More ballots were rejected than the margin of victory in Nevada’s contested U.S. Senate race, a new report from the Public Interest Legal Foundation (PILF) outlines.
According to data from Nevada’s Secretary of State: 95,556 ballots were sent to undeliverable addresses, 8,036 were rejected by election officials, and 1.2 million ballots were never returned to be counted.
To put the figures in perspective, Democratic incumbent Catherine Cortez Masto defeated Republican challenger Adam Laxalt by 7,928 votes — less than the 8,036 ballots rejected upon receipt by election officials.
To determine whether a ballot is authentic, Nevada processes them via signature verification. This means election officials compare signatures on file to those on return envelopes to determine whether ballots are accepted. Such a system has a lot of room for human error, however. This past midterm election season, for example, a Las Vegas Review-Journal columnist tricked election officials into accepting six ballots with his signature (this is why states like Minnesota and Florida also require the last four digits of a voter’s Social Security number on return envelopes so they’re not solely relying on signature verification to determine legitimacy).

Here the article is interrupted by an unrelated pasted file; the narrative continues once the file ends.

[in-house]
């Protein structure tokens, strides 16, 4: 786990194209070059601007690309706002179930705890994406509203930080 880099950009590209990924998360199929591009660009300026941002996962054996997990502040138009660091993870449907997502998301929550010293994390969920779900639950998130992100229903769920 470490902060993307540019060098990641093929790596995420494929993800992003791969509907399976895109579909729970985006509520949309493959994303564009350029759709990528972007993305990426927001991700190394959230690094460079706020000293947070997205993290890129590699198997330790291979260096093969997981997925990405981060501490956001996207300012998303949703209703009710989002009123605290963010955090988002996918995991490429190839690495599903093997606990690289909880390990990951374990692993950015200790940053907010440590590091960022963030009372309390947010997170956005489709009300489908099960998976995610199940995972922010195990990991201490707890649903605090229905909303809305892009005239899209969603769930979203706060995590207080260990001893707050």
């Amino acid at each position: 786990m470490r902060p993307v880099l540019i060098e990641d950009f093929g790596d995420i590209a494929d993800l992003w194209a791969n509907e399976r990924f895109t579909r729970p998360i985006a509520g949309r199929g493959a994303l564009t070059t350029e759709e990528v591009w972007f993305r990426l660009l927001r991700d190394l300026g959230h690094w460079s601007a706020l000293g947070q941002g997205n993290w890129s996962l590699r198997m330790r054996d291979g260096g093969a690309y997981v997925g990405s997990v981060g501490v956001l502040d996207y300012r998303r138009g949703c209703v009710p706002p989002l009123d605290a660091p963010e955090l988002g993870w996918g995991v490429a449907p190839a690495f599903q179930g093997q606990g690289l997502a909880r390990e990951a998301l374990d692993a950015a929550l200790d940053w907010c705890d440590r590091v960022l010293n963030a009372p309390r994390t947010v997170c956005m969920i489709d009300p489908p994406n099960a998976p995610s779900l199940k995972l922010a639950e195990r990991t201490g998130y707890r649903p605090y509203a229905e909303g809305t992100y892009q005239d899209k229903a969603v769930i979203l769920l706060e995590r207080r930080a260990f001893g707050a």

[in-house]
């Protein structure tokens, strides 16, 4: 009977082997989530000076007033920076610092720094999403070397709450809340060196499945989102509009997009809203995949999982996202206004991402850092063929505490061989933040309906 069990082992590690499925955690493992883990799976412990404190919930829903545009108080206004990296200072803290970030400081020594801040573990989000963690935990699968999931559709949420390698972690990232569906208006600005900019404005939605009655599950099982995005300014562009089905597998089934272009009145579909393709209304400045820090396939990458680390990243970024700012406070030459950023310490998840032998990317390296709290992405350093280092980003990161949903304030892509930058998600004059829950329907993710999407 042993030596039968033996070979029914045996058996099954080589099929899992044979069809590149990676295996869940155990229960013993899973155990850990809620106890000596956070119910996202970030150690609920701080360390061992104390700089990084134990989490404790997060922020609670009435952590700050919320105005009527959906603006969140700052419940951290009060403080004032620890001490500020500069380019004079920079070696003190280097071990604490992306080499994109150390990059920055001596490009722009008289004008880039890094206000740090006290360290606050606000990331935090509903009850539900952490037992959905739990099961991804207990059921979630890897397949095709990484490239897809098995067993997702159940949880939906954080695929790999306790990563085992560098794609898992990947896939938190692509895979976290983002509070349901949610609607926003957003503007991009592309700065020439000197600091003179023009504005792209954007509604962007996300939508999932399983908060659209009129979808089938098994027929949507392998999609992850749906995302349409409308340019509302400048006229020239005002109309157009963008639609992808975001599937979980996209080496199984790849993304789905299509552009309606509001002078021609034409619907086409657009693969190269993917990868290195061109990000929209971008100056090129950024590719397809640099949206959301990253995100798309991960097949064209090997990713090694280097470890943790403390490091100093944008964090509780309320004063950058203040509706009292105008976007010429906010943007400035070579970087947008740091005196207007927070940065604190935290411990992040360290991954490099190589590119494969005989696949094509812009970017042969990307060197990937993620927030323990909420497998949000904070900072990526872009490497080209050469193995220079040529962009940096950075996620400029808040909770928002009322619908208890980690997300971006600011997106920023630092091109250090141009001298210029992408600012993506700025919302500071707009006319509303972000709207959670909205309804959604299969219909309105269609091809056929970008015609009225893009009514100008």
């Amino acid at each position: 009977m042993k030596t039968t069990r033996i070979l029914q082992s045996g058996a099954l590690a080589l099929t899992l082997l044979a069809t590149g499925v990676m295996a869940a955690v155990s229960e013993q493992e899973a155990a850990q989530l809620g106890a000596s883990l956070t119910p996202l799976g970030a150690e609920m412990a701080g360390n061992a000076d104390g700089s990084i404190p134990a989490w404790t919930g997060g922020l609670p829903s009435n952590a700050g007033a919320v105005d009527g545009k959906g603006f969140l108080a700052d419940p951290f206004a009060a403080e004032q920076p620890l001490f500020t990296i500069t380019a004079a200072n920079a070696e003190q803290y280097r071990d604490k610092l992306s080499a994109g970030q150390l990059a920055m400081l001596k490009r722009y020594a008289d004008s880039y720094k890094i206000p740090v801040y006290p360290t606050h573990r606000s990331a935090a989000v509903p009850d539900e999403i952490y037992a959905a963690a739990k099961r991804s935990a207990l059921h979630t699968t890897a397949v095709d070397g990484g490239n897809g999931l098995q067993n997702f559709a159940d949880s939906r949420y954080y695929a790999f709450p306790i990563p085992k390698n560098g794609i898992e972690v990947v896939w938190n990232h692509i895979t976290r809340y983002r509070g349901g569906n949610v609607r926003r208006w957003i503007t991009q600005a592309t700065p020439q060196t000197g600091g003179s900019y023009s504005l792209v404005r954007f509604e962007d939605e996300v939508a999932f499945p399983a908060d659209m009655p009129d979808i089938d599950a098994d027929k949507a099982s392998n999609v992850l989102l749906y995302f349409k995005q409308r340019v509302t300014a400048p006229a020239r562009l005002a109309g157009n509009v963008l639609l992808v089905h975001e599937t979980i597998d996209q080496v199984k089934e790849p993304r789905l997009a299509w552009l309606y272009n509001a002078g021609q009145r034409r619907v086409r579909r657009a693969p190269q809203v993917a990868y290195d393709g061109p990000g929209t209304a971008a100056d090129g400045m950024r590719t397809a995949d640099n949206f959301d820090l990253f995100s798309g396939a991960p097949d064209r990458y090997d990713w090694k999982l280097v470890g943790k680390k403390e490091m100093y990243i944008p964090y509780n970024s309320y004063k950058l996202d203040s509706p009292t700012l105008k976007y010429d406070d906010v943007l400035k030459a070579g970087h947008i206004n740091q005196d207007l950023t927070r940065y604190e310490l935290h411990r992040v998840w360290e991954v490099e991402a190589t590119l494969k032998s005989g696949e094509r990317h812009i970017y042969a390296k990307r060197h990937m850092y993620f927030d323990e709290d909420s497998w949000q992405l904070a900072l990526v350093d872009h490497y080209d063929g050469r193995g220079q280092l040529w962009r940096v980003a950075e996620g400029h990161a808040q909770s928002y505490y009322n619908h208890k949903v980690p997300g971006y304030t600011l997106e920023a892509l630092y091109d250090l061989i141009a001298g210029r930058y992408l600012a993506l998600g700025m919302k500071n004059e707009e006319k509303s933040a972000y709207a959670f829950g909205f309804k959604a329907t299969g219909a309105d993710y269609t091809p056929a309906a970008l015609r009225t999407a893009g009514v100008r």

Nevada is one of eight states that allow all elections to be conducted by mail. While the Silver State originally allowed a temporary expansion of vote-by-mail during the 2020 general election over coronavirus concerns, in 2021, then-Democratic Gov. Steve Sisolak made it the permanent law of the land, requiring election officials to send out mail-in ballots to all of the state’s registered voters.
As such, Nevada is a warning sign to other states considering the switch to all-mail elections. With 1.2 million ballots still missing from the 2022 midterms with no chain of custody, it’s safe to say the public will never know how many ballots were discarded, delivered to the wrong address, or stolen from the proper recipient. PILF noted that Nevada even wasted more than $2 million on ballots that were sent to bad addresses or never returned.
“Mass-mail elections disenfranchise,” PILF President J. Christian Adams said in a statement. “Nevada can do a better job in reducing rejected ballots. Auto mass-mail will continue to waste money and disenfranchise voters until it is fixed.”
Victoria Marshall is a staff writer at The Federalist. Her writing has been featured in the New York Post, National Review, and Townhall. She graduated from Hillsdale College in May 2021 with a major in politics and a minor in journalism. Follow her on Twitter @vemrshll.
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